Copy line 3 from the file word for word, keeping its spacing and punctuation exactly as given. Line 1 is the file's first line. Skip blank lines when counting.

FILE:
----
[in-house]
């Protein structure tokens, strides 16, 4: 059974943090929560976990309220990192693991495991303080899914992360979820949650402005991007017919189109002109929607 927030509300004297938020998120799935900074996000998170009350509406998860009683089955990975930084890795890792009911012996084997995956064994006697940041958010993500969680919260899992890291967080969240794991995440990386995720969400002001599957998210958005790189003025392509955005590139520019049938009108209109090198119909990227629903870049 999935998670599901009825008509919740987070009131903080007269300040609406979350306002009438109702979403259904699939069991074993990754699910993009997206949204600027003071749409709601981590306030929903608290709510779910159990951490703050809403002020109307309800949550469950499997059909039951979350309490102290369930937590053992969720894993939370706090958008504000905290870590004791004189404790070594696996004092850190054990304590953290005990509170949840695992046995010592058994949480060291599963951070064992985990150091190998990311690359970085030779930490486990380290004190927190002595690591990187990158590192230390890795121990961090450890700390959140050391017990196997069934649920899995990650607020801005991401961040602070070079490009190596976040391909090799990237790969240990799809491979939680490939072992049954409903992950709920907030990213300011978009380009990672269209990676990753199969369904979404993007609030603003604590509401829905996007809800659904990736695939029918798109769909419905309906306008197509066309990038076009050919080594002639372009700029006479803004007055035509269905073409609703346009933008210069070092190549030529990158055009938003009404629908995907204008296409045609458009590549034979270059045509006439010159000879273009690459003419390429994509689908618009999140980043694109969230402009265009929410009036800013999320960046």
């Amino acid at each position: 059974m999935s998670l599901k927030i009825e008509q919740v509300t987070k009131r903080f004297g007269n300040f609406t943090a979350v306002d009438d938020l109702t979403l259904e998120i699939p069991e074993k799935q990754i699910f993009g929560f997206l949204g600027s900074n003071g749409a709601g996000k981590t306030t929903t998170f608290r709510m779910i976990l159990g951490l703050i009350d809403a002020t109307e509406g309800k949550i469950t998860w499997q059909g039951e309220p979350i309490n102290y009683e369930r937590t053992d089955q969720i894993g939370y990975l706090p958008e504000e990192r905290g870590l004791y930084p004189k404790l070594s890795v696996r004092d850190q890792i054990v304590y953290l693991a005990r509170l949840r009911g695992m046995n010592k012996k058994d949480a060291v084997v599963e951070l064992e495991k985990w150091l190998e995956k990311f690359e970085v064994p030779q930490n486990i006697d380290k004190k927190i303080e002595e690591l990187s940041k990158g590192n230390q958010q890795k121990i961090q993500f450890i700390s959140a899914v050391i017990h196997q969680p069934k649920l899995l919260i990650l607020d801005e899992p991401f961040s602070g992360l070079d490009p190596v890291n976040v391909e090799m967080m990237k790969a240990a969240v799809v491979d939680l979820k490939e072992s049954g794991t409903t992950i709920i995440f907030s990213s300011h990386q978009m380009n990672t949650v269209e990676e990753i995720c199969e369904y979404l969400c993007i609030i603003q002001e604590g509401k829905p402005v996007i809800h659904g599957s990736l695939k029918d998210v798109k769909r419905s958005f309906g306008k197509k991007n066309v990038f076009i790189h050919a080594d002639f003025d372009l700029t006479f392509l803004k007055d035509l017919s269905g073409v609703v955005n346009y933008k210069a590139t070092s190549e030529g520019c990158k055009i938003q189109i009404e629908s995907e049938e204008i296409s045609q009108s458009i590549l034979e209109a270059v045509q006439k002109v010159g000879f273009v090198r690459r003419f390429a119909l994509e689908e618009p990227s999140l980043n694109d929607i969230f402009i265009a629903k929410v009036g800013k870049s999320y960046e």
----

């Amino acid at each position: 059974m999935s998670l599901k927030i009825e008509q919740v509300t987070k009131r903080f004297g007269n300040f609406t943090a979350v306002d009438d938020l109702t979403l259904e998120i699939p069991e074993k799935q990754i699910f993009g929560f997206l949204g600027s900074n003071g749409a709601g996000k981590t306030t929903t998170f608290r709510m779910i976990l159990g951490l703050i009350d809403a002020t109307e509406g309800k949550i469950t998860w499997q059909g039951e309220p979350i309490n102290y009683e369930r937590t053992d089955q969720i894993g939370y990975l706090p958008e504000e990192r905290g870590l004791y930084p004189k404790l070594s890795v696996r004092d850190q890792i054990v304590y953290l693991a005990r509170l949840r009911g695992m046995n010592k012996k058994d949480a060291v084997v599963e951070l064992e495991k985990w150091l190998e995956k990311f690359e970085v064994p030779q930490n486990i006697d380290k004190k927190i303080e002595e690591l990187s940041k990158g590192n230390q958010q890795k121990i961090q993500f450890i700390s959140a899914v050391i017990h196997q969680p069934k649920l899995l919260i990650l607020d801005e899992p991401f961040s602070g992360l070079d490009p190596v890291n976040v391909e090799m967080m990237k790969a240990a969240v799809v491979d939680l979820k490939e072992s049954g794991t409903t992950i709920i995440f907030s990213s300011h990386q978009m380009n990672t949650v269209e990676e990753i995720c199969e369904y979404l969400c993007i609030i603003q002001e604590g509401k829905p402005v996007i809800h659904g599957s990736l695939k029918d998210v798109k769909r419905s958005f309906g306008k197509k991007n066309v990038f076009i790189h050919a080594d002639f003025d372009l700029t006479f392509l803004k007055d035509l017919s269905g073409v609703v955005n346009y933008k210069a590139t070092s190549e030529g520019c990158k055009i938003q189109i009404e629908s995907e049938e204008i296409s045609q009108s458009i590549l034979e209109a270059v045509q006439k002109v010159g000879f273009v090198r690459r003419f390429a119909l994509e689908e618009p990227s999140l980043n694109d929607i969230f402009i265009a629903k929410v009036g800013k870049s999320y960046e």